by Frances Edstrom
It’s sad and disheartening to read about layoffs and closures at area businesses. We empathize with families who suddenly find themselves without a job in a market where there seem to be fewer jobs available right now. We all are feeling the pinch in hard economic times, but for most of us it means smaller paychecks, paring back, working harder and hunkering down to wait out the recession. Already there are glimmers of blue sky in what have seemed to be very dark days. But for those whose jobs are gone, and who find themselves having to apply for unemployment to pay the bills and keep food on the table, it’s a harder, more frightening thing.
I seem always to be asking the naive question when it comes to government and money. “Why,” I asked my husband one day, “doesn’t the president or governor just say that every department must cut 10%? Certainly there must be that amount of waste that wouldn’t hurt anyone.” I use as an example the amount of money that can be saved just by turning out the lights when you don’t need them.
“Because,” he replied, “no government department will take that seriously, and if ordered to cut 10% will cut the most vital 10% in order to raise a public howl of protest. The politicians will immediately reinstate the cuts and raise taxes instead.”
If that seemed a little jaded to me, when I read the latest edition of the public school teachers union bulletin, I could see his point.
The page one headline, top of the fold, read, “Funding cuts to education unacceptable, Dooher [the union president] tells leaders in the Legislature.”
So basically, what Mr. Dooher is telling the public is that while he knows that the state has to cut its budget, the public school teachers union thinks other state-funded services should suffer for them, because they don’t want to. What they are saying is that there are absolutely no economies they can make and still be able to educate our children. (And please don’t pay any attention to test scores that show that there is still a meaningful sector of the school-age population that is not adequately performing on school tasks such as reading and mathematics.)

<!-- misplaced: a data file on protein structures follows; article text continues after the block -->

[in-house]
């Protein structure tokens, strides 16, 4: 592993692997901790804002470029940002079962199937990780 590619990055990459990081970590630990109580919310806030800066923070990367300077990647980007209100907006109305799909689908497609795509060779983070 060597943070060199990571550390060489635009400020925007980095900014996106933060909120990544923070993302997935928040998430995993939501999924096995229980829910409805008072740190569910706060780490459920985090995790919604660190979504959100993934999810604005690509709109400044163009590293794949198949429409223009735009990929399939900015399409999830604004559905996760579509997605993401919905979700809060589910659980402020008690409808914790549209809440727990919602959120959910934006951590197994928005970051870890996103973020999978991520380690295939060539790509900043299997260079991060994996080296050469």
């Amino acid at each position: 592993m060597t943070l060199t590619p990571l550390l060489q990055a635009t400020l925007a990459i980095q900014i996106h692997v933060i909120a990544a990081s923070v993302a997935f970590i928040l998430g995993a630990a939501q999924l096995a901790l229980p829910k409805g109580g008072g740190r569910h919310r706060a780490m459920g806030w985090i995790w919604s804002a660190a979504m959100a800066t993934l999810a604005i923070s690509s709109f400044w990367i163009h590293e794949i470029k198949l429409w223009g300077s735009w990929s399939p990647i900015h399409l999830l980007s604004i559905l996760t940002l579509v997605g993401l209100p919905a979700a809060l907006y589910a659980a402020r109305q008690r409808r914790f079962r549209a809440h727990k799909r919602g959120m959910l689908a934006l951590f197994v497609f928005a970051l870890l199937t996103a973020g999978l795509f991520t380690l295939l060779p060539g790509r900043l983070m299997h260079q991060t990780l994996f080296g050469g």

In his column on this page, Winona public school Supt. Paul Durand pledges that the administration is looking for “short-term solutions to address our immediate budget shortfalls” and the “Board of Education will be talking with stakeholders and legislators to develop contingency plans for the 2009-2010 school year.”
From my editor’s chair here on Second Street, I have to wonder, keeping Mr. Dooher’s words about the teachers union demands in mind, whether Supt. Durand is indulging in fantasy if he thinks that the majority of the current school board will buck the teachers union in searching for a way to balance its budget. It seems to me that there are many on the board beholden to the union for their very seat on the board, and it will be difficult for them to bite the hands that have fed them.
The education union can no longer legitimately claim immunity from pain, claiming that if they suffer, our children will suffer, too. If hospitals, which are in the actual “life and death” business, can find economies without neglecting their mission, so can schools and teachers.